What inspired you to create Broadway Swinger?: I have a special connection with theatrical music of the 1960s. Three of my four Broadway credits to date are musicals from the ‘60s (She Loves Me, Cabaret and On A Clear Day, You Can See Forever) and I happen to think all questions in life can be answered by studying The Apple Tree. But the biggest influence on Broadway Swinger was my music director and orchestrator, James Olmstead. James and I met doing a production of White Christmas at the Engeman Theatre a few years back, and he plays with technical bravado and a rare and profound sense of rhythm. In White Christmas I found myself singing “Love and the Weather” and “Blue Skies” with an ease I had never experienced. Singing with James I feel anything is possible. He brings out the best in me.
What kind of theater speaks to you? What or who inspires you as an artist?: My parents took me to see a fair amount of cabaret growing up, and I was lucky to have seen a number of the greats in small rooms—Susannah McCorkle, Bobby Short, Michael Feinstein, Barbara Carroll, Andrea Marcovicci. And I have to include Elaine Stritch and Alan Cumming as cabaret performers who have inspired me in more recent years. To me, the most moving cabarets are the shows where I have walked away with a deeper understanding of a composer, a time period, or my place in the world. I wrote Broadway Swinger with this in mind—and I think the audience walks away not only having had fun, but also with more of a sense of how music and society both evolved in the 1960s. I feel similarly about Theatre with a capital “T”: it has a responsibility to entertain me or provoke me, but the best shows will do both. I’m still thinking about The Pillowman 11 years after I saw it on Broadway. That’s good theatre.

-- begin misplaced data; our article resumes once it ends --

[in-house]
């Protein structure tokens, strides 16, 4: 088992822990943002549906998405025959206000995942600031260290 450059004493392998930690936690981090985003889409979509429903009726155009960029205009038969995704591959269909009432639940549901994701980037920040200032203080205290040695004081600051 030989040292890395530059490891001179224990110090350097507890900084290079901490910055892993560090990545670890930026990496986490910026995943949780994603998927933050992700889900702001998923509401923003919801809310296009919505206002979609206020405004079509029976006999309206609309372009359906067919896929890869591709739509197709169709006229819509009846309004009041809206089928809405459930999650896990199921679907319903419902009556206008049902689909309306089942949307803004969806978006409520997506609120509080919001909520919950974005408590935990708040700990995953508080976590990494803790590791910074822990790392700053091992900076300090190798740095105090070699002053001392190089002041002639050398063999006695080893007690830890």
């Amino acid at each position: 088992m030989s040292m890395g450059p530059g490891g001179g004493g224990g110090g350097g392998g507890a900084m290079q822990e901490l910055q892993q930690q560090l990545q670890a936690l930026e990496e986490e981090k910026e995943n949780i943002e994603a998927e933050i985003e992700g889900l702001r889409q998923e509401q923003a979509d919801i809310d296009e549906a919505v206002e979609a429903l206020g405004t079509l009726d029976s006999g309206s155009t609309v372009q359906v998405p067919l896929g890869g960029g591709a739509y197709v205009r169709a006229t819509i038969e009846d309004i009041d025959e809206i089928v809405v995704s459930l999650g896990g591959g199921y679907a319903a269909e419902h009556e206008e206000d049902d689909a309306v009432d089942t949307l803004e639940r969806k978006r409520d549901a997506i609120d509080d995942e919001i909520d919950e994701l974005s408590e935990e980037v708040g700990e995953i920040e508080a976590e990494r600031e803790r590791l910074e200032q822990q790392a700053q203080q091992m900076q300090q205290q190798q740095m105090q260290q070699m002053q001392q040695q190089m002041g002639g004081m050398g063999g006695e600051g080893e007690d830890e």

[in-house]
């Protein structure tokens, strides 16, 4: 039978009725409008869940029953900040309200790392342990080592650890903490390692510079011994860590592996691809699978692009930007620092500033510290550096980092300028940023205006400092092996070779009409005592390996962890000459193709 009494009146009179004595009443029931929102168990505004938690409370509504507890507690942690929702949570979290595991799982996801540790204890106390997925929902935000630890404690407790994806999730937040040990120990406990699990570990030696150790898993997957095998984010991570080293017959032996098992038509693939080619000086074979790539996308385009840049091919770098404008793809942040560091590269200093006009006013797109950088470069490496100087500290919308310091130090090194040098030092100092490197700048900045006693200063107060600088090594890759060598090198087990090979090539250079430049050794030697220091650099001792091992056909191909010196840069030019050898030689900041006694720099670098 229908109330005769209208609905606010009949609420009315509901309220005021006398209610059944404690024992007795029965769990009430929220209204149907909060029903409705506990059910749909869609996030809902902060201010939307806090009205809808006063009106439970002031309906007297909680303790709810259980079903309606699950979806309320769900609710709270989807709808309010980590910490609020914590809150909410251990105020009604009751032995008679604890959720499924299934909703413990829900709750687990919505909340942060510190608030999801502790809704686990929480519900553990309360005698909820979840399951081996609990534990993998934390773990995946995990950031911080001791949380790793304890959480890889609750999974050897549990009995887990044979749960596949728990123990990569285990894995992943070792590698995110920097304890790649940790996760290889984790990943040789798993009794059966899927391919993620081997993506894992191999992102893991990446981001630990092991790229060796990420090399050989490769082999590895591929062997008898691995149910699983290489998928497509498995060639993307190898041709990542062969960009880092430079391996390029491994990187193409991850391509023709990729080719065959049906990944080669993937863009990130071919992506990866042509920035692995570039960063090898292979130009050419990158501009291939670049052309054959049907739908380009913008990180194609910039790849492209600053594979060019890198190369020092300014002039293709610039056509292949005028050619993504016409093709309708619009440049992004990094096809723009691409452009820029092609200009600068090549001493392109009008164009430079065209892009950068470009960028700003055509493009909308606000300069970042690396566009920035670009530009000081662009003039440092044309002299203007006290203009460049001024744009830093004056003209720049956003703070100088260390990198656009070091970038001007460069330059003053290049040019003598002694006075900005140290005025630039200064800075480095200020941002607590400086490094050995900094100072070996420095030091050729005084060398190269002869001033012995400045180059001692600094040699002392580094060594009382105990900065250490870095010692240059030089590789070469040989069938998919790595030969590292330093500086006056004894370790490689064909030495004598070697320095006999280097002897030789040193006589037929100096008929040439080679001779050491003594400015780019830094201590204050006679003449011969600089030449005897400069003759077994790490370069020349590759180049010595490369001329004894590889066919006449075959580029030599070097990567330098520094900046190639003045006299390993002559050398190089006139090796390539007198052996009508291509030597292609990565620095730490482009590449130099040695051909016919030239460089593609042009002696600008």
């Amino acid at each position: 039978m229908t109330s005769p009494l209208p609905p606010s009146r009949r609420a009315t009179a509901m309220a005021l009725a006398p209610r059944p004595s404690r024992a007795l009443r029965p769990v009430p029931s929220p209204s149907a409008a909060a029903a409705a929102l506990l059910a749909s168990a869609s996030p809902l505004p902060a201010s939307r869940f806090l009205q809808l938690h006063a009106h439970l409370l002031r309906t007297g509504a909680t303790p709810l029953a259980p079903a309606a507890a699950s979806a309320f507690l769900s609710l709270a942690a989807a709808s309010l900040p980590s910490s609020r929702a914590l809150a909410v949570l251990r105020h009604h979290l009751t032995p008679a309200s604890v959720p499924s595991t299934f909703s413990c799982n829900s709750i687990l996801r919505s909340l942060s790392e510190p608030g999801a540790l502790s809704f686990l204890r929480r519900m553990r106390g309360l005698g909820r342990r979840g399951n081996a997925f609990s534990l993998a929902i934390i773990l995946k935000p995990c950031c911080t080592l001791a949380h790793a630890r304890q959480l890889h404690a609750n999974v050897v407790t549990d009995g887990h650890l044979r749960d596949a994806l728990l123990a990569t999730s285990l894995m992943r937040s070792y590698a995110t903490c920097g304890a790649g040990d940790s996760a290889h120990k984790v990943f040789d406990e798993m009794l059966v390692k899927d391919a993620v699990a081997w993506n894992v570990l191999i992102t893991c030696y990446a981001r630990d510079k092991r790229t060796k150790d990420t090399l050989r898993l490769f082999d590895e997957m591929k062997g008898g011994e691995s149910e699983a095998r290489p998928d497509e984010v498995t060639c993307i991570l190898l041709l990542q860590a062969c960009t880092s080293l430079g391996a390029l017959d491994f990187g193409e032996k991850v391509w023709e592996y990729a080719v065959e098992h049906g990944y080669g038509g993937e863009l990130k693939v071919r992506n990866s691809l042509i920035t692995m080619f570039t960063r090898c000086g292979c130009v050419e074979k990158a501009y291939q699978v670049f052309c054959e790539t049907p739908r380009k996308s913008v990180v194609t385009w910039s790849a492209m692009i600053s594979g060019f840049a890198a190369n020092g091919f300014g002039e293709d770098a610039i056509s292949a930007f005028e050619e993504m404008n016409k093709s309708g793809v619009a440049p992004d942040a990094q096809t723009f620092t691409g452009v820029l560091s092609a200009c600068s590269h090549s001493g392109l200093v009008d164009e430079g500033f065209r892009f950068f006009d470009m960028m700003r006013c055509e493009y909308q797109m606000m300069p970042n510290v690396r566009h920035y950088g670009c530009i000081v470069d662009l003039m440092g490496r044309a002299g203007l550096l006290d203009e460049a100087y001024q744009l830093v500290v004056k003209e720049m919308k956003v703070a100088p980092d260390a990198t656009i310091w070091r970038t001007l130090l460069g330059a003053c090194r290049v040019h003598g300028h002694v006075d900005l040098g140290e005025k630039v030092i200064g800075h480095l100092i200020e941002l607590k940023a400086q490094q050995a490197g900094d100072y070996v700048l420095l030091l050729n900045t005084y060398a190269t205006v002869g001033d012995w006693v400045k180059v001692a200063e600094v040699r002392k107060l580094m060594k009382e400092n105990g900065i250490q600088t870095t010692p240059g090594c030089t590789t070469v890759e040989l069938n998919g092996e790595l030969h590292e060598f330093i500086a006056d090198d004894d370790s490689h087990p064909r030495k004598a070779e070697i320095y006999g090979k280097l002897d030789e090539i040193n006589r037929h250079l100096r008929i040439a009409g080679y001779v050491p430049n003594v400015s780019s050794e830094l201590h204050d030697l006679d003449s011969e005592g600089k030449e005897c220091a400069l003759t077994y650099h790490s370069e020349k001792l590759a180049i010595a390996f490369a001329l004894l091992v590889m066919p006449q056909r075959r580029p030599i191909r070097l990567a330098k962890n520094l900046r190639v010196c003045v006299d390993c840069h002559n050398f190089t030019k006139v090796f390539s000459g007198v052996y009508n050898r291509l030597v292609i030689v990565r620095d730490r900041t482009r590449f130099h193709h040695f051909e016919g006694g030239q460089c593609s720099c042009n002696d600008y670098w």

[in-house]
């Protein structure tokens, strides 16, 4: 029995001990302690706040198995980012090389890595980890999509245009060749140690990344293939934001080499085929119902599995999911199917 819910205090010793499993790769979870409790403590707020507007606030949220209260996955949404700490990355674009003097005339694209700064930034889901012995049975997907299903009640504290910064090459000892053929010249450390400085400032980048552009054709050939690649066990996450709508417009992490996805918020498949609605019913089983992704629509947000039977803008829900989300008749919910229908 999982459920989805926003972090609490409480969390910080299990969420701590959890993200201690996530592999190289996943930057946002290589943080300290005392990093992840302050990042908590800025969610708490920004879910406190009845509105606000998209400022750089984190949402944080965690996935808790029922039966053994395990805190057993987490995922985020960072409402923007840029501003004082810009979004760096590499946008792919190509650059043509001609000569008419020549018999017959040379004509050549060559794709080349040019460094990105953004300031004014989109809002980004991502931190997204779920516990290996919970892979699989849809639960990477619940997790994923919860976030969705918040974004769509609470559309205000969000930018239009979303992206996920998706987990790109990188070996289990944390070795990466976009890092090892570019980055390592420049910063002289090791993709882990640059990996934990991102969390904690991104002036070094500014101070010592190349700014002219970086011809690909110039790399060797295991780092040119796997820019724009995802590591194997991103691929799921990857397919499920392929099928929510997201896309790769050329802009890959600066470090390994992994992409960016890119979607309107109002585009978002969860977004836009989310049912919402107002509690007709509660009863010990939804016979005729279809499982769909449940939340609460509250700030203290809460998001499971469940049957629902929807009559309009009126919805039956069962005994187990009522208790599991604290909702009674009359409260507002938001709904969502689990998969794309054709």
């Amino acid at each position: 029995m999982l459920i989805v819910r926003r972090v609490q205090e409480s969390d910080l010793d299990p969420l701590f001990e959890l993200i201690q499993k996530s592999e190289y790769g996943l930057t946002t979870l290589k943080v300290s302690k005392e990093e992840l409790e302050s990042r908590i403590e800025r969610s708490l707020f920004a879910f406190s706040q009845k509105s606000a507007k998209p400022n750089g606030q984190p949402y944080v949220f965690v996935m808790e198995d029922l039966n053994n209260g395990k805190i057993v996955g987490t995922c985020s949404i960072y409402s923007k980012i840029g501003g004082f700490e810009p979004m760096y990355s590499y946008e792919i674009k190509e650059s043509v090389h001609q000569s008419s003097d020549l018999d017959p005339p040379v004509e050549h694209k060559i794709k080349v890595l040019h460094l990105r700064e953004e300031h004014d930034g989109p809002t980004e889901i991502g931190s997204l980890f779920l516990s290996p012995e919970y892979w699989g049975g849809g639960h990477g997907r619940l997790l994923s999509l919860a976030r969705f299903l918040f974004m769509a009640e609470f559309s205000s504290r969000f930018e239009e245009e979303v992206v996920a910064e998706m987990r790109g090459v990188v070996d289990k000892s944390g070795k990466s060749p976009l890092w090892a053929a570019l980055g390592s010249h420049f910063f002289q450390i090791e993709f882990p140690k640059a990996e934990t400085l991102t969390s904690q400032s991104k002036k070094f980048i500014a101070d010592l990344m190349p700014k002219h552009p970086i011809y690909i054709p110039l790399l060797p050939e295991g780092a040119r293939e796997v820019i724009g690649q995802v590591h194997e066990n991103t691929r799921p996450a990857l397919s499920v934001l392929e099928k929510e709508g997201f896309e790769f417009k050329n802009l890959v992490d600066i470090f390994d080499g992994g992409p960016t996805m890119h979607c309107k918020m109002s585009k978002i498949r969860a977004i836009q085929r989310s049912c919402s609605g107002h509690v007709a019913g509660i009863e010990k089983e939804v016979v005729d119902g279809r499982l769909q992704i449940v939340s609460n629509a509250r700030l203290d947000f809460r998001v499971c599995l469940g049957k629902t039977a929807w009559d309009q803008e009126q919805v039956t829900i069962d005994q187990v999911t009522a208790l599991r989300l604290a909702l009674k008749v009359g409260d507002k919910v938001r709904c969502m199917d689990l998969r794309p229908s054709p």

If you could work with anyone you’ve yet to work with, who would it be?: John Tiffany.
What show have you recommended to your friends?: She Loves Me, of course! Although I’m incredibly excited about Tuck Everlasting, which was composed by one of my closest friends, Chris Miller. I am so proud of him, and EVERYBODY should buy a ticket to see his show!
Who would play you in a movie about yourself and what would it be called?: Hmm…I’ve always been hoping to play Prince William in the E! True Hollywood Story of his life, so it’s hard to think the other way around. How about Dan Stevens-playing-me-playing-Prince William in the E! True Hollywood Story?
If you could go back in time and see any play or musical you missed, what would it be?: I would go back and see Barbara Harris and Alan Alda in the original 1966 production of The Apple Tree. (sigh)
What’s your biggest guilty pleasure?: The guys in my dressing room at She Loves Me call me The Cookie Monster.
If you weren’t working in theater, you would be _____?: Just as poor. I would be an architect!
What’s up next?: She Loves Me has been extended to July 10, and then I’ll hopefully head out of town for a little vacation. I have two movies scheduled to be released in 2016—My Art and The Unattainable Story—and with any luck Broadway Swinger will get to travel a bit. I am ready to take this show on the road!!
For more on Broadway Swinger, visit http://54below.com/artist/benjamin-eakeley-broadway-swinger/